New Trend Shows Teens Posting Digital Self-Harm Online

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LITTLE ROCK, Ark. — We’ve all heard of the horrible online bullying cases targeting our children, but there’s another trend getting attention involving adolescents these days: digital self-harm.

That’s where the child posts, sends or shares mean things, not about others, but about themselves. Researchers say it’s a cry for help and it’s something parents need to pay attention to. 

Allison Lin, 13, surfs social media quite a bit and is sometimes surprised at what her friends post about themselves. 

“Their hair doesn’t look good. They’re ugly. They’re fat, use words that don’t describe them very well,” says Allison. 

Researchers say it’s a frightening new trend: teen attacking and bullying themselves online. 

Justin Patchin, Ph.D. Professor of Criminal Justice Digital Self-Harm Study Co-Author says, “Students will create a fake account or will post comments in an anonymous app, uh, that are of a hurtful nature or a threatening nature, and they’ll basically be saying those things towards themselves.”

This first gained attention when an English teen posted digital messages of self-harm weeks before taking her own life. Then, a Texas teen did something similar.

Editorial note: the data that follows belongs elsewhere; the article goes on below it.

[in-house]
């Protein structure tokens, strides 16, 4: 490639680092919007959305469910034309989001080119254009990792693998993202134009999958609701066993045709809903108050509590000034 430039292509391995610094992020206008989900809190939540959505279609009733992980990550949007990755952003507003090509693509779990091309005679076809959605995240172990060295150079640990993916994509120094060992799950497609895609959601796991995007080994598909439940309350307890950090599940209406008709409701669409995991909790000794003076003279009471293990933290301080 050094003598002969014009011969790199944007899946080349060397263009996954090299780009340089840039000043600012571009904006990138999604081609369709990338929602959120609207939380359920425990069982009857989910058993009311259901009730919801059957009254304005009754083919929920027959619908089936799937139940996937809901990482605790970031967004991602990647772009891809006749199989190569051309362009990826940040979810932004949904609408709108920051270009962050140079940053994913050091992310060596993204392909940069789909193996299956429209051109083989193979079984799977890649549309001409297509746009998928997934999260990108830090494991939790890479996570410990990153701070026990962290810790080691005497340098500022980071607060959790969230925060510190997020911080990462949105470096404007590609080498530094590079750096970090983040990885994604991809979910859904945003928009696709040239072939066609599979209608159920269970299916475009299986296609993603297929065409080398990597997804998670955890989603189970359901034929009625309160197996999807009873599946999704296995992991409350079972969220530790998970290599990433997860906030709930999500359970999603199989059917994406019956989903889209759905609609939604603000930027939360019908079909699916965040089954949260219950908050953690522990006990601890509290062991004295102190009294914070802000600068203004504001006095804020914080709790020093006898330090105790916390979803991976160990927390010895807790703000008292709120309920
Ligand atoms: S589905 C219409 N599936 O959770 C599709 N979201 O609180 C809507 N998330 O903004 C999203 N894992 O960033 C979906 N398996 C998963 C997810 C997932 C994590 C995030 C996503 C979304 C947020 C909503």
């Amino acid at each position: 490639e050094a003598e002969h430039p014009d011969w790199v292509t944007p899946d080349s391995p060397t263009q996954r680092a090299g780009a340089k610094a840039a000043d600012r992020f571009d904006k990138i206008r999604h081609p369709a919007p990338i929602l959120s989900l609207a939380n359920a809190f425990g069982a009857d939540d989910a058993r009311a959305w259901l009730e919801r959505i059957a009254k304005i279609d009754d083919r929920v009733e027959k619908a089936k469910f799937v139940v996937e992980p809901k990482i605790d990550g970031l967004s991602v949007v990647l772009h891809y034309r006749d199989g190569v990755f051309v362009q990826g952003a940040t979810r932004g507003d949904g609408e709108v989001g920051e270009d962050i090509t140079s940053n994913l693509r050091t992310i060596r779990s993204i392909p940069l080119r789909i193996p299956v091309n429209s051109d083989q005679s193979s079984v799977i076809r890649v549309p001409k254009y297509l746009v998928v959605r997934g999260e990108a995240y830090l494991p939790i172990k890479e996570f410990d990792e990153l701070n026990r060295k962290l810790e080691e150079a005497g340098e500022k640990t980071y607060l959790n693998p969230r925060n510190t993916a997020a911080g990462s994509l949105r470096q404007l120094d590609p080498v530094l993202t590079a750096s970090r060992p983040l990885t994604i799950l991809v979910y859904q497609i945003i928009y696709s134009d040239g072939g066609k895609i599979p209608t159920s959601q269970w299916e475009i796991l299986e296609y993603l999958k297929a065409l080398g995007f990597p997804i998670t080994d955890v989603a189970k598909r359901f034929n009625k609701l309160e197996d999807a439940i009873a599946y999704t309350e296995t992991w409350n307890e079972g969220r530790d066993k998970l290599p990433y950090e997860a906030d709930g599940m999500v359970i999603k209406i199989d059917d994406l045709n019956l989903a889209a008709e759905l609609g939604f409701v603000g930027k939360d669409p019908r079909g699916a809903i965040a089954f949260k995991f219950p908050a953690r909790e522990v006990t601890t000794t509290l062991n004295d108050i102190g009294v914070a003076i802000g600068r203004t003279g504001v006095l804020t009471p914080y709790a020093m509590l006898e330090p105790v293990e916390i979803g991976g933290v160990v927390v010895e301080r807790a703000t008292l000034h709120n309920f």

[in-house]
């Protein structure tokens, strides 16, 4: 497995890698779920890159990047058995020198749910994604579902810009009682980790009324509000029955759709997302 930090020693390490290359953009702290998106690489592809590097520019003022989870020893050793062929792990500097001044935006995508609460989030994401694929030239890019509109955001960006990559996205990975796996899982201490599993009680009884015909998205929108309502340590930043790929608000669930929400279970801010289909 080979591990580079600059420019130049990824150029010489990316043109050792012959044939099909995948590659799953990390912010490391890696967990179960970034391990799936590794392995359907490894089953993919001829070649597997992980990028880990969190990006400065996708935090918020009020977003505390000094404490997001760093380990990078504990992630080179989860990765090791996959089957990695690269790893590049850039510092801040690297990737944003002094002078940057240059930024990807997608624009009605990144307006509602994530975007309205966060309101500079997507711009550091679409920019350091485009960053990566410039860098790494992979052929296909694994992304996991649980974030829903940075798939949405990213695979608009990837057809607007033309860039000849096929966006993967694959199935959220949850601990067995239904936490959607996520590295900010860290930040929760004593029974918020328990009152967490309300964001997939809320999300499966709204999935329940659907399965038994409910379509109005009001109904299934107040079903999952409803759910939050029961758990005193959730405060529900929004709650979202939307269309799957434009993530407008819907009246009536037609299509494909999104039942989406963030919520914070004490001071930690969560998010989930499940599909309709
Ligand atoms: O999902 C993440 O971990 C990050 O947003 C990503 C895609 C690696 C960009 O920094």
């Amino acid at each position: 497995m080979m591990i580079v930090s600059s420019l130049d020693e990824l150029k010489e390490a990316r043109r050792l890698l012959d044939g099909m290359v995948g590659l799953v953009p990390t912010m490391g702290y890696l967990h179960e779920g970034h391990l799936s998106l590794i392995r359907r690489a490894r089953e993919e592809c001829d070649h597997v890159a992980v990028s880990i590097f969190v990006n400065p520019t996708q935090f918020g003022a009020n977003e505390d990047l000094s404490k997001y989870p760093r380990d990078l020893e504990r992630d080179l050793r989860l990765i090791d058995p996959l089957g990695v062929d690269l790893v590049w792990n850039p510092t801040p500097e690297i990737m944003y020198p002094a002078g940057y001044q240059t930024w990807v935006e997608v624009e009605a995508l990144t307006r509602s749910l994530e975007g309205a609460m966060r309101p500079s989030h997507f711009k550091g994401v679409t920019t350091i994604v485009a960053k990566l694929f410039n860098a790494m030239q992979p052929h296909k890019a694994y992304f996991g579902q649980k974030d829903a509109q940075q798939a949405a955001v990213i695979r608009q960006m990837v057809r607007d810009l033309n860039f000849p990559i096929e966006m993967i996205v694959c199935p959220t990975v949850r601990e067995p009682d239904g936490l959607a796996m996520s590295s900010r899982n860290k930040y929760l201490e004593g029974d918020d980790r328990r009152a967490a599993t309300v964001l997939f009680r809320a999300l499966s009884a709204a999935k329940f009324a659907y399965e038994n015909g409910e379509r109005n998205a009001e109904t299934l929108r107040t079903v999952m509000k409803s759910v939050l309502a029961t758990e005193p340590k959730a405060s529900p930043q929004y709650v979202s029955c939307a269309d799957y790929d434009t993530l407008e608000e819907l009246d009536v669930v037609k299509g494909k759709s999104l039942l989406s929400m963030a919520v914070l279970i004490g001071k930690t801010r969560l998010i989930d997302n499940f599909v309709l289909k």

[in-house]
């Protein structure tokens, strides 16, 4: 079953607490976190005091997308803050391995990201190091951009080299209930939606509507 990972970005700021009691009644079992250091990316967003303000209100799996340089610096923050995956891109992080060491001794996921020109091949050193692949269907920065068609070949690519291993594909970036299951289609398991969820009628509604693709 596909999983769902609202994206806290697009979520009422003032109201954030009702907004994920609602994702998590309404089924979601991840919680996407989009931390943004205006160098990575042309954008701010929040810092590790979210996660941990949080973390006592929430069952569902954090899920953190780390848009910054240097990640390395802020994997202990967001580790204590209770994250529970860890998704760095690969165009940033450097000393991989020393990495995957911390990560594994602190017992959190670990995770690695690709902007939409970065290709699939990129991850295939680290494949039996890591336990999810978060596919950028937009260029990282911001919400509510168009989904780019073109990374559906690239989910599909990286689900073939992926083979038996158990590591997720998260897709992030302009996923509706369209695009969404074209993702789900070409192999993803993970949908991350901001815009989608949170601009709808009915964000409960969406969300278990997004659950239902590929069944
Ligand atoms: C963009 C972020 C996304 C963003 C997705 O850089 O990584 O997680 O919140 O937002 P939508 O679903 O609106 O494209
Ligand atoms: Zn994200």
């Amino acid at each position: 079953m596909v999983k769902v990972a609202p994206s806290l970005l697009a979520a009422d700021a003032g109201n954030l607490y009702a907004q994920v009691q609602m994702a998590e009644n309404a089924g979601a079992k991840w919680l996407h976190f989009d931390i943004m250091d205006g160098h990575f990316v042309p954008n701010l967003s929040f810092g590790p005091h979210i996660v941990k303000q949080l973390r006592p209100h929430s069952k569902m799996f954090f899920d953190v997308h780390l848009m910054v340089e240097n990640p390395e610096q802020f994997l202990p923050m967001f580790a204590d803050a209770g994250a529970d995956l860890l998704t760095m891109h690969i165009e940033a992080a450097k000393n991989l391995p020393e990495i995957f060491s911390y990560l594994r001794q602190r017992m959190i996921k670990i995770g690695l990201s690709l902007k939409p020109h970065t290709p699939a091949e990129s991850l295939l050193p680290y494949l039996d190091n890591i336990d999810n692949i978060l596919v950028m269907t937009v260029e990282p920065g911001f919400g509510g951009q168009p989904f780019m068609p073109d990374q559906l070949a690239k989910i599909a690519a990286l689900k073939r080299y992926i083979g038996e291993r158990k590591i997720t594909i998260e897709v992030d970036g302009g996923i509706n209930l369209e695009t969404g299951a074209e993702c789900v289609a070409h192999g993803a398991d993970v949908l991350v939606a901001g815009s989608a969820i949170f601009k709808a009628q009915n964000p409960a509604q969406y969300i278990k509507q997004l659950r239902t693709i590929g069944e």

These incidents triggered a recent study that found teens are taking self-harm to the digital level at an alarming rate. 

“We expected, maybe one or two percent of students had done this. What we found was between five and six percent of students said they had either cyberbullied themselves online or posted something hurtful online anonymously about themselves,” says Justin Patchin.

The study of 5,700 middle and high school students also asked them why they were doing it. 

“Students said this was a cry for help. They were looking to see if somebody would respond, if somebody would reach out to help them,” says Justin Patchin.

They also found these devastating words are often connected to devastating actions. 

“Those who participate in physical self-harm such as burning or cutting are more likely to participate in digital forms of self-harm. But we don’t know which came first. We don’t know if one leads to the other,” says Justin Patchin.

They advise parents of these teens to get them a mental health evaluation. 

Allison says she’d talk with her friends if they kept insulting themselves and maybe more. 
“If it was one of my friends and I was pretty close to them I might come to the parents,” says Allison. 

And there was another interesting finding from the research: they found that significantly more boys were participating in digital forms of self-harm than girls. 

Researchers say more studies are needed to look into the causes and consequences of these actions to see what can be done to help adolescents navigate these kinds of issues in the future. 

If you are experiencing thoughts of suicide, please contact the suicide prevention hotline at 1-800-273-TALK. 

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